linux - Ubuntu raid configuration lost after reboot

  • axel22

    I have a JMicron raid controller on the motherboard, and I have a menu in which I can set RAID arrays when the system boots. I've set it to RAID-1 and added my two identical 2TB disks (the OS disk is separate).

    In Ubuntu, in the Disk Utility, I could see these 2 hard disks and I could see an additional entry under Peripheral devices which was a 2TB disk. I assumed that this is some sort of a virtual view over my RAID array.

    I used the Format Volume option to format (NTFS) the 2TB disk listed under Peripheral devices. It appeared as a mounted device in the /media/data_raid. I've copied most of the files there and it worked fine.

    I've rebooted the system, and now I suddenly see an additional 3 disks in peripheral devices, which doesn't make sense. Also, I can no longer mount the /media/data_raid - clicking on it in Gnome yields the following error message.

    "One or more block devices are holding /dev/dm-0"

    This is how things look in Disk Utility:

    the original drive

    the newly appeared drive

    There are additional 3 entries in /dev/mapper for some reason:

    ~$ ls -l /dev/mapper
    total 0
    crw------- 1 root root 10, 236 2012-05-01 20:01 control
    lrwxrwxrwx 1 root root       7 2012-05-01 20:15 isw_bjcjaghhjj_DATA -> ../dm-0
    lrwxrwxrwx 1 root root       7 2012-05-01 20:01 isw_bjcjaghhjj_DATA1 -> ../dm-1
    lrwxrwxrwx 1 root root       7 2012-05-01 20:01 isw_bjcjaghhjj_DATA2 -> ../dm-2
    lrwxrwxrwx 1 root root       7 2012-05-01 20:01 isw_bjcjaghhjj_DATA3 -> ../dm-3

    Can you help me resolve this issue and obtain access to my RAID array again?

    Thank you.


    There is no mdadm.conf in /etc/.

    In /etc/fstab/:

    # /etc/fstab: static file system information.
    # Use 'blkid' to print the universally unique identifier for a
    # device; this may be used with UUID= as a more robust way to name devices
    # that works even if disks are added and removed. See fstab(5).
    # <file system> <mount point>   <type>  <options>       <dump>  <pass>
    proc            /proc           proc    nodev,noexec,nosuid 0       0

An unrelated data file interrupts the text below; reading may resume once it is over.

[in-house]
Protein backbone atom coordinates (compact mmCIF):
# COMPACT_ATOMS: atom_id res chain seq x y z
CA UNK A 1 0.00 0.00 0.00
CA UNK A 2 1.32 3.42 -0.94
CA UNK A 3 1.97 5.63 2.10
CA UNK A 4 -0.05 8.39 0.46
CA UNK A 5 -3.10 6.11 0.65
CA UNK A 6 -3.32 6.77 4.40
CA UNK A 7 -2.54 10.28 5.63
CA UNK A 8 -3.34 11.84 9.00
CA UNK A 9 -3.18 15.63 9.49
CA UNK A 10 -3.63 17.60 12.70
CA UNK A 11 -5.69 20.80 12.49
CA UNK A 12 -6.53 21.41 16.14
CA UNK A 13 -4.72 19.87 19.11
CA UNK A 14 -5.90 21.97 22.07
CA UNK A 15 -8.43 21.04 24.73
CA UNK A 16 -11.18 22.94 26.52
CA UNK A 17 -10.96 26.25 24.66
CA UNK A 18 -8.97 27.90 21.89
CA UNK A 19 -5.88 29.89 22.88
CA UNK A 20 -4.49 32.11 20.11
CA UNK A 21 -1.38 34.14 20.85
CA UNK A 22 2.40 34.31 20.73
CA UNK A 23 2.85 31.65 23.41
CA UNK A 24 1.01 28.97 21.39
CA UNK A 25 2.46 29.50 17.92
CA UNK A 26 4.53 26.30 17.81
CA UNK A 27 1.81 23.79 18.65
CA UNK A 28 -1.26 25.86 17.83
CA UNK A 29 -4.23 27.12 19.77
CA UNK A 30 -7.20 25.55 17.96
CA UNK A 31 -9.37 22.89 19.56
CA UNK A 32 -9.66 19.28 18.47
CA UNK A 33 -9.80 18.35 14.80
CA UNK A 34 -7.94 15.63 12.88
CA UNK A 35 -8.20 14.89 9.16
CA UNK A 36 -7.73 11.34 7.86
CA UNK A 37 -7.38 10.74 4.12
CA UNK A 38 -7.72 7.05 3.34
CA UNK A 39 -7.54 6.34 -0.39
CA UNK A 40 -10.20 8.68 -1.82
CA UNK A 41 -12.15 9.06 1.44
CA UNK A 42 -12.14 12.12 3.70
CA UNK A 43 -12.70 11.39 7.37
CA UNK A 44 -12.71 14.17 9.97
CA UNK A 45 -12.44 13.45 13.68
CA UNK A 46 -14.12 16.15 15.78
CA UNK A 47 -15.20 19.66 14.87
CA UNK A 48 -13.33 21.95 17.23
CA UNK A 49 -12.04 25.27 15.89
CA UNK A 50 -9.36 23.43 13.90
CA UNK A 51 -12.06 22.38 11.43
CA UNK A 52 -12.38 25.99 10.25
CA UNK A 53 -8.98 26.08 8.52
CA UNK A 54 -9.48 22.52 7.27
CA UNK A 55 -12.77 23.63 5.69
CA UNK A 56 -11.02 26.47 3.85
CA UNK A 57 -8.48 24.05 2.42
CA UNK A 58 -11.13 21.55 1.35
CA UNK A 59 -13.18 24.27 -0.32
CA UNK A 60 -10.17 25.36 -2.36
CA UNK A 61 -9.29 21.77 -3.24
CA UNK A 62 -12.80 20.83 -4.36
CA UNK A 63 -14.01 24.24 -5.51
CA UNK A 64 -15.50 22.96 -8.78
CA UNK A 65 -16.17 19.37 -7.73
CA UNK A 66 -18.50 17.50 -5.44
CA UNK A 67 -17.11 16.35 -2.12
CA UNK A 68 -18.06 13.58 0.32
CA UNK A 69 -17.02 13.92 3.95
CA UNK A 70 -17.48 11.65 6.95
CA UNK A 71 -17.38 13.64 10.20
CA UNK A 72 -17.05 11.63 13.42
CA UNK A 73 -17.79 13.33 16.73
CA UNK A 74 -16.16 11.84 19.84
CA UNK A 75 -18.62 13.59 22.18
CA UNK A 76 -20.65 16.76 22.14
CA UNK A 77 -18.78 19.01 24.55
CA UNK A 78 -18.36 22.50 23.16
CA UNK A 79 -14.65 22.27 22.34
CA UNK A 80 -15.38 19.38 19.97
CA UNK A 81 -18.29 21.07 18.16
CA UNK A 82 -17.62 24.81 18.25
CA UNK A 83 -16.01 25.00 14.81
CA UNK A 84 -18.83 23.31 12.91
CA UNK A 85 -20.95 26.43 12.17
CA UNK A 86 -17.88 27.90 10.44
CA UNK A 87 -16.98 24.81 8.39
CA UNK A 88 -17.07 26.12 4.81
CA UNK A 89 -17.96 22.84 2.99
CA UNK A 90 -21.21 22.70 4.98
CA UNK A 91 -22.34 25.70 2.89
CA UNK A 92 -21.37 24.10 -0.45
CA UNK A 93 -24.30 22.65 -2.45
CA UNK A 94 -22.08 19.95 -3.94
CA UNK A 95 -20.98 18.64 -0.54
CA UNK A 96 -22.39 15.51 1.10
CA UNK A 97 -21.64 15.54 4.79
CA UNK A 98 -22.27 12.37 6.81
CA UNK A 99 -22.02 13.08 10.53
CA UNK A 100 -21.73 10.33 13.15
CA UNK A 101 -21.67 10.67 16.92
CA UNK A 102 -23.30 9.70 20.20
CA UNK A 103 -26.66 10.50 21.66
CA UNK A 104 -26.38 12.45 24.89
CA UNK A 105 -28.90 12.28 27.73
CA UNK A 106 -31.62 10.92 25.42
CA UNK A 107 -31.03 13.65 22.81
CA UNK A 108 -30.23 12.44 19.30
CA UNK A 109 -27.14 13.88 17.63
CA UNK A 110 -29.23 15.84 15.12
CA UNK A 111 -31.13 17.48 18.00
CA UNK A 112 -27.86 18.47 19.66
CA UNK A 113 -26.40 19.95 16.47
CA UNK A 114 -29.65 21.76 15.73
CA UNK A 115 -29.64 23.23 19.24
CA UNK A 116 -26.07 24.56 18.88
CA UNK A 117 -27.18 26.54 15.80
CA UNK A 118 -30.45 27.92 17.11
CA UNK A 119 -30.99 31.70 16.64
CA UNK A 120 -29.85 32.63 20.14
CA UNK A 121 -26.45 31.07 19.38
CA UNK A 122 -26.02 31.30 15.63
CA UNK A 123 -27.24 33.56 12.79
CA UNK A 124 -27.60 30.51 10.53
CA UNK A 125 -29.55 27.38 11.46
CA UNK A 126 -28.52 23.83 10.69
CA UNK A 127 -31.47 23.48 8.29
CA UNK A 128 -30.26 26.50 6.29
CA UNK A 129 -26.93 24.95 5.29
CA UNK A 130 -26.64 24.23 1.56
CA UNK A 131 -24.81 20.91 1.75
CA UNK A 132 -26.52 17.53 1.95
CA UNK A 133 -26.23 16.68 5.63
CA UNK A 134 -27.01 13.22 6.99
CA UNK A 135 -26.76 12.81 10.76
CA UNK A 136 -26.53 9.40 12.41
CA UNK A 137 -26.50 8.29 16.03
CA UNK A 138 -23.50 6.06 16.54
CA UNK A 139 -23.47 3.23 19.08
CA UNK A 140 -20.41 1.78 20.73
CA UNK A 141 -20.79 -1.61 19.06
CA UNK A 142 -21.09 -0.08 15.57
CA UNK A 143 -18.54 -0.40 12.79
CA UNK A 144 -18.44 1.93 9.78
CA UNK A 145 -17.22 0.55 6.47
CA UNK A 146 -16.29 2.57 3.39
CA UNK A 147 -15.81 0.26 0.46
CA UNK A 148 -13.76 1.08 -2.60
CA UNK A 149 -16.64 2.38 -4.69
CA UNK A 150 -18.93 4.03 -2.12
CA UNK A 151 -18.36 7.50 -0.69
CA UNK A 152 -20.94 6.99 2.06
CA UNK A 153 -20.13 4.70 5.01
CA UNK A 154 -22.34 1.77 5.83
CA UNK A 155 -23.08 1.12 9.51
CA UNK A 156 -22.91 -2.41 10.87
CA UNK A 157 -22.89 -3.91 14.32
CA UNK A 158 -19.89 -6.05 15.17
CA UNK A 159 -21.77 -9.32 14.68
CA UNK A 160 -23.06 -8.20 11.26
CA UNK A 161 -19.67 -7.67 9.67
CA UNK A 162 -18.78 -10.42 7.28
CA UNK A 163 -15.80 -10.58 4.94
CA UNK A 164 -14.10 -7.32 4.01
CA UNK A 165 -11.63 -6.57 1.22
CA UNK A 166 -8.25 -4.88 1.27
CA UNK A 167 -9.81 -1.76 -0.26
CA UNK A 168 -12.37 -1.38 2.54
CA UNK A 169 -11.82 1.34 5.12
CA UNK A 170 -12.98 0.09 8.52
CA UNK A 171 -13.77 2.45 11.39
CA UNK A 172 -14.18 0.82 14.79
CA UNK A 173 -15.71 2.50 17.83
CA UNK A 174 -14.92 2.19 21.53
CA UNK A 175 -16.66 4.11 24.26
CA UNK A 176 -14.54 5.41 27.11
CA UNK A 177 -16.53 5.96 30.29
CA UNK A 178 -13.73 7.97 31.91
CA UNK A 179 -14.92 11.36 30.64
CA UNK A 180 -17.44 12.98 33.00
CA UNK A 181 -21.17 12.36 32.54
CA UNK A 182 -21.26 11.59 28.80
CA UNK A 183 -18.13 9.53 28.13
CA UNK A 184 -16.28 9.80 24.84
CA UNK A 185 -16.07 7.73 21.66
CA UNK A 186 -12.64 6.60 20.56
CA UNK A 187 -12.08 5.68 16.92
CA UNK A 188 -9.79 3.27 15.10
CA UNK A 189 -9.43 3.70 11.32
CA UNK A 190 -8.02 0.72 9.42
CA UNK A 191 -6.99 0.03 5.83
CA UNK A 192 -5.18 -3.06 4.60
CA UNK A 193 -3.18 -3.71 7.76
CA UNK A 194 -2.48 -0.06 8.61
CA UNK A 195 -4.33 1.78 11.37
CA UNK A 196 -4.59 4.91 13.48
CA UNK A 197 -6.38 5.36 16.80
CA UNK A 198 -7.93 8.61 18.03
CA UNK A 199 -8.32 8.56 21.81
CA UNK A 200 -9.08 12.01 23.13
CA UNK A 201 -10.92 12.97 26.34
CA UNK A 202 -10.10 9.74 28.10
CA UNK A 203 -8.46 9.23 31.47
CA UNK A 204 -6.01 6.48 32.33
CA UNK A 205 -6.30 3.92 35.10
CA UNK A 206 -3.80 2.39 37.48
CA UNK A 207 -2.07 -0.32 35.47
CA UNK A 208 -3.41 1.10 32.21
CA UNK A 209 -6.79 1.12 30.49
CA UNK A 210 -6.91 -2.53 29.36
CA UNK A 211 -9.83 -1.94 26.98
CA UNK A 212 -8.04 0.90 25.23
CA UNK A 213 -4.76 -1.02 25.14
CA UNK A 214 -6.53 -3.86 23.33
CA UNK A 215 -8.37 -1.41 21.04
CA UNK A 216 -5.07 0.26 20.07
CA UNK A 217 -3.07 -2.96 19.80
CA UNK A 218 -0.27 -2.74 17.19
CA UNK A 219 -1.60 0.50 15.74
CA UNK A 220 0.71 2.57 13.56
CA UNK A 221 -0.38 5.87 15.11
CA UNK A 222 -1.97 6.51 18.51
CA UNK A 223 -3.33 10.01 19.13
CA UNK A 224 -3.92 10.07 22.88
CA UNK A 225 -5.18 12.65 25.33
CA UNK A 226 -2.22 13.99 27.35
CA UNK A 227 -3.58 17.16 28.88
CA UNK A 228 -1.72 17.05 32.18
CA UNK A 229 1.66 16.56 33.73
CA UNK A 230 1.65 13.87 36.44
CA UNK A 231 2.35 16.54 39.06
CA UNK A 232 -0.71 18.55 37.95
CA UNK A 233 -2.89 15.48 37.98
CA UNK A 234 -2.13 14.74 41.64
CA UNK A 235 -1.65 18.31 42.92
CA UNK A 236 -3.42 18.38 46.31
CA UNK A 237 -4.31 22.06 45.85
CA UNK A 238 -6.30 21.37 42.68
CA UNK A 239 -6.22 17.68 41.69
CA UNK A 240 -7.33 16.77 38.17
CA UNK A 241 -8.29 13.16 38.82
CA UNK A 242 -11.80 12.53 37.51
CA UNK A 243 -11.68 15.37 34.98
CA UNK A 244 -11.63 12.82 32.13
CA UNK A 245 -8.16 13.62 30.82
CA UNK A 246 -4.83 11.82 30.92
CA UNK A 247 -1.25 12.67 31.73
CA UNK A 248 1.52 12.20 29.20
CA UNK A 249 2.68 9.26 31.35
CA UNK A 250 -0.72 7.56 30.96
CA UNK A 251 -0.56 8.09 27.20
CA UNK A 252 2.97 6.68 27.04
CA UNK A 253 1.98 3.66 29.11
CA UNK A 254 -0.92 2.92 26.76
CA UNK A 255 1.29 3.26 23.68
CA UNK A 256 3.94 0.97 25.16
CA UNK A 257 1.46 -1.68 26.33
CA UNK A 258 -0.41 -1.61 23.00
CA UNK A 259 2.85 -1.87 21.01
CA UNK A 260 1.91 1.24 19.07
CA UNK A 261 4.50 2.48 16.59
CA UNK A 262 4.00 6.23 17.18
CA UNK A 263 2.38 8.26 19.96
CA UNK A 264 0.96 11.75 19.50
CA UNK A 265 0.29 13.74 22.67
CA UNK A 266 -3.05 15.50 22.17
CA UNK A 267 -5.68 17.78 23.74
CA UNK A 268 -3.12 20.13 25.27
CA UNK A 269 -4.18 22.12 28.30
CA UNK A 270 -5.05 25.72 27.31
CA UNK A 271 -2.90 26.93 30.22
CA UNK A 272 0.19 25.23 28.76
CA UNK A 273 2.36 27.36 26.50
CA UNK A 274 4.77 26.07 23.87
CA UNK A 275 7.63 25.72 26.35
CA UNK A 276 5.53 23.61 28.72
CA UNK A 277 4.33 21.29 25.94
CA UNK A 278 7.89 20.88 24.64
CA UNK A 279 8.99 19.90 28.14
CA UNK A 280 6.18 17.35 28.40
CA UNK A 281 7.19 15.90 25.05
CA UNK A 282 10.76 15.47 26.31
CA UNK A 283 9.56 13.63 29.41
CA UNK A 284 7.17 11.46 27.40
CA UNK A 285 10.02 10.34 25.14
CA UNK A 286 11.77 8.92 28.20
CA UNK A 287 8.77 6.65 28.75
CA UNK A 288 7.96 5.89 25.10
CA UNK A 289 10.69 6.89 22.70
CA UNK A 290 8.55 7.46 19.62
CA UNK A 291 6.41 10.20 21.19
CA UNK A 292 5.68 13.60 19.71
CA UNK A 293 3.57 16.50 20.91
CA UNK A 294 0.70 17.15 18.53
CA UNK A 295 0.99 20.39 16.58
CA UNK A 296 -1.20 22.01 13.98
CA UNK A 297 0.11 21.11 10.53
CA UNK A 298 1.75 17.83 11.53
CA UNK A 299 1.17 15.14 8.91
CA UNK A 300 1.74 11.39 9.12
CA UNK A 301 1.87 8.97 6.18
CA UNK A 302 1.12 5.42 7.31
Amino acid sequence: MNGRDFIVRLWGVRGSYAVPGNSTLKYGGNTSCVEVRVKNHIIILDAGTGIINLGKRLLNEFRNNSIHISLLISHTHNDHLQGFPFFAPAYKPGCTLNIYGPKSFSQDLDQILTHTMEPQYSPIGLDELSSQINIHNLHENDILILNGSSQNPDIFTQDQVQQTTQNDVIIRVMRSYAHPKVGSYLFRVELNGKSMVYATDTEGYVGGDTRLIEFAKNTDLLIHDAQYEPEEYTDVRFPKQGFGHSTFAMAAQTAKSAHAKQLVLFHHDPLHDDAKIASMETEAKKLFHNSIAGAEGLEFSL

# / was on /dev/sda1 during installation
    UUID=8e466cac-6543-48dc-aedf-ce378375053b /               ext4    errors=remount-ro 0       1
    # swap was on /dev/sda3 during installation
    UUID=f80e449c-4212-45e6-939c-f16a55ae8ad5 none            swap    sw              0       0
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    Related Question

    linux - In Ubuntu, how to get email notifications about (software) RAID problems?
  • Jonik

    I know getting email notifications should be possible, and perhaps even enabled by default... But how to make sure alerts are properly configured, and if, for any reason, they arent't, how to set them up?

    (I think it's not enabled on my machine, because earlier when I had some disk problems it turned out one of the disks had been long been off the RAID, and the one remaining in it got broken...)

    So, instead of periodically checking /proc/mdstat on my workstation to see that all RAID devices are nicely [UU]...

    $ cat /proc/mdstat
    Personalities : [linear] [multipath] [raid0] [raid1] [raid6] [raid5] ...
    md1 : active raid1 sda3[0] sdb3[1]
          195310144 blocks [2/2] [UU]
    md0 : active raid1 sda1[0] sdb1[1]
          144448 blocks [2/2] [UU]
 to set it up so that any irregularities are reported automatically by email? Specifically, I mean the situation that one disk "falls off" the RAID 1 array, for one reason or another, which shows up as something like [2/1] [U_] in /proc/mdstat. Also, instead of it sending email to local (root) user, can you configure an arbitrary email address?

    I'm using Ubuntu 8.04 (aka Hardy). Tell me if I should add more details about the workstation or RAID setup.

  • Related Answers
  • TRS-80

    Add MAILADDR [email protected] to /etc/mdadm/mdadm.conf, then /etc/init.d/mdadm restart or it'll just start on next boot. There's also a munin plugin if you're running munin with email alerts.

  • 8088

    I found a nice tip closely related to my question, and wanted to share it:

    TomTheGeek: Pop up notification of software RAID problems in Ubuntu

    It's not about email notifications, but as the blog post says, pop-up notifications (like in screenshot below) might be even better when we're talking about a workstation.

    alt text

    I'll summarise the main points here (in case that blog ever disappears). This uses notify-send, so you need to install notification-daemon package. Basically you add this in /etc/mdadm/mdadm.conf (along with MAILADDR):

    # display local notification
    PROGRAM /usr/sbin/

    ...and the script should be something like:

    #get dbus session
    eval `dbus-launch --sh-syntax --exit-with-session`
    #show alert
    /usr/bin/notify-send -u critical -c device.error -i /usr/share/icons/Human/32x32/status/dialog-warning.png -t 0 "RAID Status" "<b>$2</b>: $1" -h int:x:1250 -h int:y:20
  • Abhinav

    You could write a cron job to scrape the output above and send a mail if something is wrong.